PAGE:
June 21 (Bloomberg) -- Japanese stocks rose, sending the Nikkei 225 Stock Average to its biggest gain in three weeks, on renewed confidence Greece will be rescued from a default that could destabilize Europe.
Nissan Motor Co., a carmaker that gets 15 percent of its revenue in the region, advanced 3.1 percent. Aeon Co. jumped 3.8 percent after the Nikkei newspaper said profit at Japan’s second-largest retailer by market value increased 30 percent in the three months through May. Kubota Corp., a maker of farm equipment that had delayed earnings forecasts because of damage from March’s earthquake, advanced 2.9 percent after saying profit will increase this year.
“Investors are sure that Europe’s debt problems won’t spill over in a domino effect,” said Koichi Kurose, chief economist in Tokyo at Resona Bank Ltd., which holds about $240 billion in deposits. “There’s more confidence that European Union countries will step in to help Greece.”
Nikkei 225 rose 1.1 percent to 9,459.66 at the 3 p.m. close in Tokyo, the most since May 31. The broader Topix index gained 1.1 percent to 815.73, with all 33 of the gauge’s industry groups advancing.
The Topix has lost 12 percent since March 10, the day before a magnitude-9 earthquake and tsunami devastated Japan’s northeast coast, triggering the worst nuclear accident in 25 years, disrupting supply chains, and leaving more than 23,000 people dead or missing. The decline was the biggest among the world’s 40-largest benchmark indexes.
The slump has pushed valuations on the Topix index to 1.18 times book value, compared with 2.15 on the Standard & Poor’s 500 Index and 10.71 on the Stoxx Europe 600 Index. About two thirds of the 1,671 Topix companies trade at less than book value, meaning that investors could theoretically buy the firms at current prices and liquidate them at a profit.
Greek Prime Minister George Papandreou faces a confidence vote today in parliament. European Union leaders have insisted Papandreou secure multi-party support for austerity measures that are a condition of the aid needed to avoid default as soon as next month.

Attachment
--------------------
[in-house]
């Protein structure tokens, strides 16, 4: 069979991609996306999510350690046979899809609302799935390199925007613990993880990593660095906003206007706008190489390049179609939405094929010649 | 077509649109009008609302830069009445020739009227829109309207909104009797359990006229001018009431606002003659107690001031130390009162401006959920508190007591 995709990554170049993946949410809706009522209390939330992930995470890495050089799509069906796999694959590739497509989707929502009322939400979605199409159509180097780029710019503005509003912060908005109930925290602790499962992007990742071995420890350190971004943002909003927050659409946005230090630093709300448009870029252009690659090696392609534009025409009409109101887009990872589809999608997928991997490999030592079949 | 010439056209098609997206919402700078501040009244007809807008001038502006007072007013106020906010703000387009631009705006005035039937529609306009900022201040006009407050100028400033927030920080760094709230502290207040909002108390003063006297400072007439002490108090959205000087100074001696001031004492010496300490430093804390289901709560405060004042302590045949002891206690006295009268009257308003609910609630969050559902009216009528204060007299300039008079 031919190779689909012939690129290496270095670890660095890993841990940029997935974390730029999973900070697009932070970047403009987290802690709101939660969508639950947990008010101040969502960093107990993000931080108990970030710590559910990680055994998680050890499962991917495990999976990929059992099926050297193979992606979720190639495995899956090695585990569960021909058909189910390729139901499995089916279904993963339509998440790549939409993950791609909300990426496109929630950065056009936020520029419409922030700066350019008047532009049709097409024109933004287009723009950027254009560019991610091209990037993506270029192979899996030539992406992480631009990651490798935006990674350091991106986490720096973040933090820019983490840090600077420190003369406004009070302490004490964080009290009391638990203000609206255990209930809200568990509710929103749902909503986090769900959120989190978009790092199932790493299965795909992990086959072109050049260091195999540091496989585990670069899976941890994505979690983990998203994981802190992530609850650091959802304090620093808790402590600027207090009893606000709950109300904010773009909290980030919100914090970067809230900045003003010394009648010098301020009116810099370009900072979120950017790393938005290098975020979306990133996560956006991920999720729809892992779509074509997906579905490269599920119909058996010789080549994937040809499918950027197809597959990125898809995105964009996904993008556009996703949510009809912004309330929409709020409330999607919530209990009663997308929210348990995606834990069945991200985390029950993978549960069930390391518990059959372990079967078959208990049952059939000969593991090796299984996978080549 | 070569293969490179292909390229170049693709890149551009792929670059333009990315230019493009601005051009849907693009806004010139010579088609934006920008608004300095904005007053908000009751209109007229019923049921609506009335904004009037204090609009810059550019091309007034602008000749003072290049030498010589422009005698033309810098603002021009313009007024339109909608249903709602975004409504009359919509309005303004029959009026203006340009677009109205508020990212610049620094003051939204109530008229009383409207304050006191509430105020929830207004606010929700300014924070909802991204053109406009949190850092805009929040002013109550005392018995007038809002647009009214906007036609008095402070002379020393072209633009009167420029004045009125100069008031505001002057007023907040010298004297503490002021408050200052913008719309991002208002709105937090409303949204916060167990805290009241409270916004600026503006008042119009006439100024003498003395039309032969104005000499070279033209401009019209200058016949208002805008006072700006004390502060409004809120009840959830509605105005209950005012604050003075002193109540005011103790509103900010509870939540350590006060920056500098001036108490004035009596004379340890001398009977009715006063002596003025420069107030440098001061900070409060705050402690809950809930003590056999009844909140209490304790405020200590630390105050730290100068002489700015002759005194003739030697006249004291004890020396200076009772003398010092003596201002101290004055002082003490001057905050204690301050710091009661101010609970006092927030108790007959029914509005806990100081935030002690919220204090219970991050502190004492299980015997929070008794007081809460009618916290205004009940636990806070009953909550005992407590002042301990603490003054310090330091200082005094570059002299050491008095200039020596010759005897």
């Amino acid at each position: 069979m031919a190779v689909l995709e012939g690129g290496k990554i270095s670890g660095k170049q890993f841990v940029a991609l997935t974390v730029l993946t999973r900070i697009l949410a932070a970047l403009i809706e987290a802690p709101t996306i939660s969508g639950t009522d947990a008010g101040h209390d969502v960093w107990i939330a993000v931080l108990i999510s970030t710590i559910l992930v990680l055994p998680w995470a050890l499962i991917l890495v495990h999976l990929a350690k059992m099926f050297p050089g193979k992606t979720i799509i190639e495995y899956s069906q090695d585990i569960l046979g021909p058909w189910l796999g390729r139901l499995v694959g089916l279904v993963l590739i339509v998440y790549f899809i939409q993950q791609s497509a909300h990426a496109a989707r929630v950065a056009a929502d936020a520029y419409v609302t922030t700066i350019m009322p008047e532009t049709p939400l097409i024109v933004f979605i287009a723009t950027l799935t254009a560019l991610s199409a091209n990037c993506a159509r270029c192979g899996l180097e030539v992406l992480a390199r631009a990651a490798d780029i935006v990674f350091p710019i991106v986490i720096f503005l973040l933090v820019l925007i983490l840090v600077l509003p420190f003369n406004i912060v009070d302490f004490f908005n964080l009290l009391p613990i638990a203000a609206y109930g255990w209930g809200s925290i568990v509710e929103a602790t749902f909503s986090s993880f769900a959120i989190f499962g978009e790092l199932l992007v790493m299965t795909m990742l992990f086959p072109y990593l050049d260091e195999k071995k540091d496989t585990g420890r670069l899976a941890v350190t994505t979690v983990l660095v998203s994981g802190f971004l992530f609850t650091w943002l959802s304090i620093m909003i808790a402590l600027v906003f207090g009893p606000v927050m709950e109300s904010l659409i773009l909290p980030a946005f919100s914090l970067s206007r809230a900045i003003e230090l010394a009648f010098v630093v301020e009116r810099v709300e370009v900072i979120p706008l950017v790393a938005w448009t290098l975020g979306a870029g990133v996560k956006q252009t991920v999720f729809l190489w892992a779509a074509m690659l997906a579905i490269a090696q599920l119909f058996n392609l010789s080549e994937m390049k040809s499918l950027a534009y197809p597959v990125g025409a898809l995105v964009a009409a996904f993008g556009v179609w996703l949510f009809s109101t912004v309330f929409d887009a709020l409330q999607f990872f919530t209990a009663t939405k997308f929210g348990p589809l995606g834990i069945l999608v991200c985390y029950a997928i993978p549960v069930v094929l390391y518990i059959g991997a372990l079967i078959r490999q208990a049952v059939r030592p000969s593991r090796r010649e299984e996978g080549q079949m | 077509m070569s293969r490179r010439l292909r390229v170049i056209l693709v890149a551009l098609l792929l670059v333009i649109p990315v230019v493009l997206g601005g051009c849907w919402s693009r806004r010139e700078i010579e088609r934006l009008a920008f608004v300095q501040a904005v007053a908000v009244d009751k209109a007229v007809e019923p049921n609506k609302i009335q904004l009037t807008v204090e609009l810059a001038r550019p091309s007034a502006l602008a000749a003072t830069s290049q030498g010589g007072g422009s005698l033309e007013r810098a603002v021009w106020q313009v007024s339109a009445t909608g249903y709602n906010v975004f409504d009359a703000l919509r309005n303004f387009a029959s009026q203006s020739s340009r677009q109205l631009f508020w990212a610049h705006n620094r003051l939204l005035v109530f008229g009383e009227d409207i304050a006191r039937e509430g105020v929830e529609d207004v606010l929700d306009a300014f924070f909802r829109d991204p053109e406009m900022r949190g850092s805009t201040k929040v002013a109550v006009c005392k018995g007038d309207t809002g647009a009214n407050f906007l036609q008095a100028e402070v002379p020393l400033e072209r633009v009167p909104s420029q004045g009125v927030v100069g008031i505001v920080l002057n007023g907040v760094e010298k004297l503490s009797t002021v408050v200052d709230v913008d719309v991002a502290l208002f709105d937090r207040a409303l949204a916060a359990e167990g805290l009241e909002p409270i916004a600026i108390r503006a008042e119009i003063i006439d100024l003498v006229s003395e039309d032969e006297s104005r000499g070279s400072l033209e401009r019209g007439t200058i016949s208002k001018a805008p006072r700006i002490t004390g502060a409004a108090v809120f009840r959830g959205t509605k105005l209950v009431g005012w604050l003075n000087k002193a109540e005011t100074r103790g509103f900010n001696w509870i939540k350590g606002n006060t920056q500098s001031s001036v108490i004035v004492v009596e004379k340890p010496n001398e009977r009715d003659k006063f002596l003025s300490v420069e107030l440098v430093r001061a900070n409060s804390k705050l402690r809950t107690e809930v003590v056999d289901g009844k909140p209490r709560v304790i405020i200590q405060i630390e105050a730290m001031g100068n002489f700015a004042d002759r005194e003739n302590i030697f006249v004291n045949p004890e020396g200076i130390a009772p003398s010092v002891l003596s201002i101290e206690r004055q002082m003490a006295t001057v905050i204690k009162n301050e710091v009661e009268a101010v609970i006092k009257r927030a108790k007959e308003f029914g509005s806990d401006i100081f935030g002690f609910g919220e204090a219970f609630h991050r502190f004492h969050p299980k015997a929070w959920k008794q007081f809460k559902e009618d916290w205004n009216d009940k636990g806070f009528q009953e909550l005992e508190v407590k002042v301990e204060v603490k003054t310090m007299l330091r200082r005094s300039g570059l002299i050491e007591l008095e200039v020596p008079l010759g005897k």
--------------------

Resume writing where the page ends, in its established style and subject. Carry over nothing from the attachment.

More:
Luxembourg’s Jean-Claude Juncker, head of the euro-region finance ministers group, said yesterday Papandreou assured him the government would do everything necessary to ensure delivery of financial aid from the European Union and International Monetary Fund.
“Greece will be supported by European nations in the end,” said Kenichi Hirano, general manager and strategist at Tachibana Securities Co. in Tokyo. “We’re going to avoid a worst-case scenario.”
Markets across Asia tumbled last week, with the Topix slipping 1.5 percent, on concern that default by Greece could cause a freeze in credit markets worldwide, similar to the one in 2008 when Lehman Brothers Holdings Inc. collapsed. IMF Managing Director John Lipsky said yesterday there’s still a risk of the crisis “spilling over to the rest of the world.”
Nissan climbed 3.1 percent to 820 yen today. TDK Corp., an electronics manufacturer that gets about 15 percent of its revenue from Europe, gained 3.3 percent to 4,485 yen.
TDK extended gains after maker of electronic parts projected net income will rise 11 percent to 50 billion yen ($624 million) in the year ending in March 2012. The company said it plans to pay an annual dividend of 90 yen this year, higher than the previous year’s payout of 80 yen.
The yen depreciated to as low as 115.35 against the euro today, a level not seen since June 15, compared with 114.16 at the close of stock trading in Tokyo yesterday. A weaker yen boosts the value of overseas income at Japanese companies when converted into their home currency.
Aeon advanced 3.8 percent to 931 yen, the biggest gain since March 16. The company may say its March-May operating profit rose 30 percent to about 28 billion yen, the Nikkei newspaper reported, without saying where it got the information. Supermarket sales added to the profit increase, the report said.
Kubota increased 2.9 percent to 681 yen. The company, which had delayed its earnings forecast because of disruptions to factories after the earthquake, said full-year net income will rise 9.4 percent to 60 billion yen from a year earlier on a 7.1 percent increase in sales.
Japan’s government raised its assessment of the economy for the first time in four months as production and exports show signs of recovering from a slowdown caused by the March 11 earthquake and tsunami.
Bank of Japan Governor Masaaki Shirakawa said on June 1 supply constraints are easing faster than expected as companies rush to repair factories. While Gross domestic product shrank at an annualized 3.5 percent rate in the three months ended March 31, economists predict the economy will expand in the second half of the year as reconstruction work kicks in.
Among stocks that fell, Tokyo Electric Power Co., battling the worst nuclear crisis since Chernobyl, lost 2.9 percent to 305 yen, the most on the Nikkei. The company had its credit rating cut four steps to junk status by Moody’s Investors Service as costs related to the Fukushima disaster escalated.
Dainippon Screen Manufacturing Co., a maker of chip equipment, retreated 1.3 percent to 661 yen. JPMorgan Chase & Co. yesterday cut its rating on the company to “neutral” from “overweight,” citing higher costs for employment and research and development.
--With assistance from Toshiro Hasegawa in Tokyo. Editor:
To contact the reporters on this story: Akiko Ikeda in Tokyo at firstname.lastname@example.org.
To contact the editor responsible for this story: Nick Gentle at email@example.com.